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Fry honoured for homophobia series

Broadcaster Stephen Fry has been named the presenter of the year for the documentary series which left him at such a low ebb that it prompted a suicide attempt.

His BBC2 programmes, Stephen Fry: Out There, saw him travelling to countries such as India, Russia and the US to look at homophobia and the treatment of their gay communities.

But the realities of meeting people with such entrenched anti-gay views prompted a wave of depression which led to what he has called a "mad compulsion" to end his life.

Fry beat Sir David Attenborough and Davina McCall to collect the best presenter prize at the Royal Television Society Programme Awards last night.

He told guests at the event: "In the time we made this programme Out There I met some of the most horrific, evil people I have ever imagined could have possibly existed on the face of the earth; I also met some of the most heroic, brave, stalwart people I also have ever met.

"Winston Churchill one said you judge a civilisation by the way it treats its prisoners - I think you can judge a civilisation by the way it treats its minorities."

Fry thanked the team who accompanied him on his travels and said: "They saw me at my lowest and my worst and my happiest but we believed in what we were making and we thank the Royal Television Society from the bottom of our hearts."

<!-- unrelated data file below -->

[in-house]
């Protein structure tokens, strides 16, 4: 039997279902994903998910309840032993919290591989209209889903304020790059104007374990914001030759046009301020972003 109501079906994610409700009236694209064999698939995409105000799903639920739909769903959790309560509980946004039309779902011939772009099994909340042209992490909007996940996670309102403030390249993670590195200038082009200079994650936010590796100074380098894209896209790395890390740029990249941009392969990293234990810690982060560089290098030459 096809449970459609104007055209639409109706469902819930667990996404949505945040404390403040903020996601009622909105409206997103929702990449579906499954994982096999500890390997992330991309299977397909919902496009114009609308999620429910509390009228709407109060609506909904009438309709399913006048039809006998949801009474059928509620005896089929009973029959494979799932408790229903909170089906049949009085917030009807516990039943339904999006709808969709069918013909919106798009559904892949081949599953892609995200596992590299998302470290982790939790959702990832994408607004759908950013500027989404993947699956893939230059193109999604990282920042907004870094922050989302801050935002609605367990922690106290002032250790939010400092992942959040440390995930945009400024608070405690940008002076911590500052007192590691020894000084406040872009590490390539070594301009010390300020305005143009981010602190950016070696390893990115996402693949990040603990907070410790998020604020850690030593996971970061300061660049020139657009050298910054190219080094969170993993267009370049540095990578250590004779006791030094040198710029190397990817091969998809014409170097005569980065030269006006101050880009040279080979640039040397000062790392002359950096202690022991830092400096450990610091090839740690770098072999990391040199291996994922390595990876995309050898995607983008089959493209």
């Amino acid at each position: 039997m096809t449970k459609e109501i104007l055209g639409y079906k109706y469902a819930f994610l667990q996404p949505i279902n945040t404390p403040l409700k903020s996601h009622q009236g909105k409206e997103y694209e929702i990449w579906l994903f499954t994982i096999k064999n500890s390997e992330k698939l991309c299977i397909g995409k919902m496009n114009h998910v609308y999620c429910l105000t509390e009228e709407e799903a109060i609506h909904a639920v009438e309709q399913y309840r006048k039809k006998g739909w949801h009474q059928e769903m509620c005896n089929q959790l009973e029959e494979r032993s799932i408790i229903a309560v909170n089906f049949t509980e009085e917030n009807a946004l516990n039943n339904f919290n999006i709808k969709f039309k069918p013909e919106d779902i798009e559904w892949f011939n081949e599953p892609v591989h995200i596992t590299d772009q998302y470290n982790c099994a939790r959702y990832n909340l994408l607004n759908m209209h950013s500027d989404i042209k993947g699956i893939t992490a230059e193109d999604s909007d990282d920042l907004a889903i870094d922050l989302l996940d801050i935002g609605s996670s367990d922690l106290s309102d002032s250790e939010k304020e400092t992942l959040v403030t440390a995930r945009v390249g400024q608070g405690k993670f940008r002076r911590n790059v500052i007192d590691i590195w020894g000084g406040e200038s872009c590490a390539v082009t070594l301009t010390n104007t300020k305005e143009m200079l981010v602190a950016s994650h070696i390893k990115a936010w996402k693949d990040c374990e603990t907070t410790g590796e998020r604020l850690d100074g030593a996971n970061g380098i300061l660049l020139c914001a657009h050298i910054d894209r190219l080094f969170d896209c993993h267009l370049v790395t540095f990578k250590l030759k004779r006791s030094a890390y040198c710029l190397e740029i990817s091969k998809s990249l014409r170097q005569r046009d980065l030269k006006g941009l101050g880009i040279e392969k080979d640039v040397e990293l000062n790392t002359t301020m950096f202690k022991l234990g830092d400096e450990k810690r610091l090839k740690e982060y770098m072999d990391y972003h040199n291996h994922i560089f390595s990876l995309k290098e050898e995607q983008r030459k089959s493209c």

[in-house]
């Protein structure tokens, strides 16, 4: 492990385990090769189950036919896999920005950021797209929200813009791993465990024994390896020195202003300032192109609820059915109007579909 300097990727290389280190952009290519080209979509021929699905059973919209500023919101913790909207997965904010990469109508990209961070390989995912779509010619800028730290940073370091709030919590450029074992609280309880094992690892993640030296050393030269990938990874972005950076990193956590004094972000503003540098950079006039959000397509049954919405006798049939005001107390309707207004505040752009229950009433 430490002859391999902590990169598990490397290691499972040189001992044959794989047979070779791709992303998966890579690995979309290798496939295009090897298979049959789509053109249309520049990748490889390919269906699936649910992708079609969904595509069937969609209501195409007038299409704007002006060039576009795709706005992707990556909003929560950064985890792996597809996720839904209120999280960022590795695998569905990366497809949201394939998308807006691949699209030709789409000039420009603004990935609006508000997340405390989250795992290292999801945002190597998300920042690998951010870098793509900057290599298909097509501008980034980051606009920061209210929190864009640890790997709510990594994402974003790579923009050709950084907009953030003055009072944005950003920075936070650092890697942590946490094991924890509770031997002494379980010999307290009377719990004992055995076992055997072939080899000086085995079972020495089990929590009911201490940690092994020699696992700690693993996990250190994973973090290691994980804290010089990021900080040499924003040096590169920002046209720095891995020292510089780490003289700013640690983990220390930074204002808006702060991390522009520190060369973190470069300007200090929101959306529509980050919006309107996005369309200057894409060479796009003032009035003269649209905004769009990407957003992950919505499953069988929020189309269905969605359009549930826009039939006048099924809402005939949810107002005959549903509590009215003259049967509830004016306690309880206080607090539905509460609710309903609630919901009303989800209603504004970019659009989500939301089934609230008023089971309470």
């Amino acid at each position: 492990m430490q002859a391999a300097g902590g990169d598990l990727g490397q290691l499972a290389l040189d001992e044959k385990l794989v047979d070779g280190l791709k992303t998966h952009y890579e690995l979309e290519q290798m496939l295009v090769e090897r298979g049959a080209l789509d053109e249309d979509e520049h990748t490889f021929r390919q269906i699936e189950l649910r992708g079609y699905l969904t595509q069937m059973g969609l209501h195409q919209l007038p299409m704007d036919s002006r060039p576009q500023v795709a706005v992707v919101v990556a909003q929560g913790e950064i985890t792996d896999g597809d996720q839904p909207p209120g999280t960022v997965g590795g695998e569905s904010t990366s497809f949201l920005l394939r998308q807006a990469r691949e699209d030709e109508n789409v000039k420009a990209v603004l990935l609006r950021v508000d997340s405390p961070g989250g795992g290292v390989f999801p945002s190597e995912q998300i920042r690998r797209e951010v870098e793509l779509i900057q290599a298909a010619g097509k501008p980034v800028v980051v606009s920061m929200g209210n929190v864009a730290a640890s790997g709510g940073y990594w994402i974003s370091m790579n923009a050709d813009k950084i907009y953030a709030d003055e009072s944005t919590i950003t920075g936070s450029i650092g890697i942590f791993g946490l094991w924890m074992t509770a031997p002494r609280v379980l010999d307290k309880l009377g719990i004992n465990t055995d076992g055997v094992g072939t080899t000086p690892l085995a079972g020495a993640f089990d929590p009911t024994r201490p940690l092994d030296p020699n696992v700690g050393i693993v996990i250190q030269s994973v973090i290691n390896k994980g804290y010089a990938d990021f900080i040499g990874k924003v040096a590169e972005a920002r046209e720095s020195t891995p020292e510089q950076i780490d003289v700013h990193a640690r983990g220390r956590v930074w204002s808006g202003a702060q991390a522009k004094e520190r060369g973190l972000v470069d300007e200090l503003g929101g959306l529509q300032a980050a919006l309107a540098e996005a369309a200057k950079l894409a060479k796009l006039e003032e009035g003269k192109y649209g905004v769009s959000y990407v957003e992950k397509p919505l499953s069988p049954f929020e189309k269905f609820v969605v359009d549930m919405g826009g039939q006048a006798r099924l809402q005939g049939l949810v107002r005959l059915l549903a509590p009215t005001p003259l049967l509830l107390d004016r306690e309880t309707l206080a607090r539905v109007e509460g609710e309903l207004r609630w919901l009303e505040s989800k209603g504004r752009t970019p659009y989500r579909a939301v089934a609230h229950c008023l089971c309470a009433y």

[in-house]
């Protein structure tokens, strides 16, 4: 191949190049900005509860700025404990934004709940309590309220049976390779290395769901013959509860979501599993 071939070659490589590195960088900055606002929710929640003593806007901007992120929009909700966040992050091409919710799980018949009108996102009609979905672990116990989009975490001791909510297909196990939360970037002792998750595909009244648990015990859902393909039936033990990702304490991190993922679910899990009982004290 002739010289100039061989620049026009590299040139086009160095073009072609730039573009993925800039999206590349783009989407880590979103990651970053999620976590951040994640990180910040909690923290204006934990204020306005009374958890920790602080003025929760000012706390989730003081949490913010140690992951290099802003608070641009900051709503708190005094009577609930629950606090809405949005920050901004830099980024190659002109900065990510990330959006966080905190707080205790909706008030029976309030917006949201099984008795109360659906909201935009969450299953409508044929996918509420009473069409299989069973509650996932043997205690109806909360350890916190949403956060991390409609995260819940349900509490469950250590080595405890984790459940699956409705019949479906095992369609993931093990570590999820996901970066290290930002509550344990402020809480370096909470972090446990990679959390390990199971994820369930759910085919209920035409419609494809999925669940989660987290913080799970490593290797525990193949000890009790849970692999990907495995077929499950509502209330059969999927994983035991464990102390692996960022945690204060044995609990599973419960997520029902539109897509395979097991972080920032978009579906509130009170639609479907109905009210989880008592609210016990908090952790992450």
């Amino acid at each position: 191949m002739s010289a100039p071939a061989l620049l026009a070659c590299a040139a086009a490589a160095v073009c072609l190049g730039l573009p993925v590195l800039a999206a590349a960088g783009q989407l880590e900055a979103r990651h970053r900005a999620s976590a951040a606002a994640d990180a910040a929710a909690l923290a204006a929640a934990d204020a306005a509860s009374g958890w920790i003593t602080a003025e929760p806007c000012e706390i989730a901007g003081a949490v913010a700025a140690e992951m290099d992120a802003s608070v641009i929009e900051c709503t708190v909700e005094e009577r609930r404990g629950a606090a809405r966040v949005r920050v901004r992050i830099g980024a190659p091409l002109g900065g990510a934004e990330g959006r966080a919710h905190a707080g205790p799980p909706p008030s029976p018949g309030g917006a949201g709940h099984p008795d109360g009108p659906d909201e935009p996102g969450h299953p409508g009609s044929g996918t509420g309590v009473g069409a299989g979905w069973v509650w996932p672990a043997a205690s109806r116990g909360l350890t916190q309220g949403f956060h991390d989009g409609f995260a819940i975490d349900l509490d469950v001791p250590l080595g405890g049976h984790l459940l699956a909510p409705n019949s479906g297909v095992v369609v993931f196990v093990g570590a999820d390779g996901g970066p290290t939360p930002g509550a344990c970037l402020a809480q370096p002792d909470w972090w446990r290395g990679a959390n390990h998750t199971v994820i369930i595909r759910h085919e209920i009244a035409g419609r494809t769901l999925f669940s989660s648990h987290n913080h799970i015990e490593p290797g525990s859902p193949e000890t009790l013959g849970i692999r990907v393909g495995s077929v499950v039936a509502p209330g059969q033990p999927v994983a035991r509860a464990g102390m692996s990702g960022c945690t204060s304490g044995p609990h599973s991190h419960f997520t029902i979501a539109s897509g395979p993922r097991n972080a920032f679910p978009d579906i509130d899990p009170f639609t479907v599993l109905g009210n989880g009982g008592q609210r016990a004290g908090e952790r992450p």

Since his low point he has gone on to find effective medication to keep his depression under control.

Channel 4 was the big winner at the event with a claim on nine of the 28 programme awards.

They included best documentary series for Educating Yorkshire, with one of the teachers from the school featured in the show blasting Education Secretary Michael Gove as he collected the prize at the ceremony in London's Grosvenor House.

Michael Steer, a maths teacher who was a regular face on the series set in Dewsbury's Thornhill Community Academy, offered an unflattering dedication as he picked up the award.

He told guests from the TV industry: "On behalf of teachers I'd like to dedicate this award to Michael Gove and I mean dedicate in the Anglo Saxon sense which means 'insert roughly into the anus of'."

Idris Elba took the best actor prize for his performance in BBC1 detective series Luther.

Olivia Colman won the best actress prize for the second year running for her role in Broadchurch with judges calling her "an actor at the top of her game".

Taking to the stage without her shoes, she said: "I kicked them off under the table and forgot to put them back on."

Broadchurch won a second prize at the event, hosted by comic Tim Vine, by landing the best drama serial award. ITV's Coronation Street took the best soap prize.

Outgoing BBC2 controller Janice Hadlow was given the "judges' award" for her achievements with the channel.

Veteran actor David Suchet was honoured with the lifetime achievement award in recognition of his quarter of a century portraying Hercule Poirot, although he w as unable to attend the event after feeling unwell before the ceremony.

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